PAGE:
Trimpin: The Sound of Invention
A film by Peter Esmonde
Selected by Carl Spence, artistic director, 35th Seattle International Film Festival (May 21 – June 14, 2009)
This film is a wild ride through the universe of Trimpin’s creative genius. He’s a composer who constructs idiosyncratic, one of-a-kind instruments he needs to create his music, like this giant marimba ensemble that converts real-time earthquake data into music. Director Peter Esmonde follows him as he designs, scavenges, builds and investigates an outrageous range of materials. It’s not just some dry overview of the artist — it follows the life of an artist over two years, while he builds a sixty-foot tower of self-tuning guitars, collaborates with the Kronos Quartet and designs a perpetual-motion sculpture. Hell, Trimpin is a perpetual-motion sculpture.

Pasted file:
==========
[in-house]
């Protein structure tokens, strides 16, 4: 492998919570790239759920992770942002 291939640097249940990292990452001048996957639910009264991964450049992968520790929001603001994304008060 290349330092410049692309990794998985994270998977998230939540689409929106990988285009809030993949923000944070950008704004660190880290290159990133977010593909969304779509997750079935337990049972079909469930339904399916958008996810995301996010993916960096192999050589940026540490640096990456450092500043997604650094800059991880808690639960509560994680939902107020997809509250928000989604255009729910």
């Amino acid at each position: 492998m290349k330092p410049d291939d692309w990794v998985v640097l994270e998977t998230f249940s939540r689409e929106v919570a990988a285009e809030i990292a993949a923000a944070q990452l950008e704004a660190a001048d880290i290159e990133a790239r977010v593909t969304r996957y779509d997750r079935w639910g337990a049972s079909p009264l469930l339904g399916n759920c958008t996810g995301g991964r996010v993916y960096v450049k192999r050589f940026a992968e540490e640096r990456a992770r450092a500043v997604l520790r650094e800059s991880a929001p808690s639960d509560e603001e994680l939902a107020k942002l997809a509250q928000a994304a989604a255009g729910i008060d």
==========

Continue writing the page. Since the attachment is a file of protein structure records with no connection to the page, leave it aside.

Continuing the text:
He’s very wary of being filmed, because journalists have burned him before, treating him as some kind of wild man and not taking his art seriously. Peter does, and as a result Trimpin comes off as a really accessible, down-to-earth guy who happens to be a celebrated, inspiring genius. Esmonde was trained at Yale and was an MFA directing fellow at AFI. This is his first feature documentary. We’re proud to have it at SIFF.
— Carl Spence
Trimpin, born in Germany’s Black Forest, is a MacArthur “genius” award-winning composer and sculptor working in Seattle since 1979.
Peter Esmonde, a former Discovery Channel producer, was converted from literature to film by his charismatic Yale professor Michael Roemer, whose Toronto, New York and Sundance film festival hit The Plot Against Harry was produced by Seattle media baron Stimson Bullitt.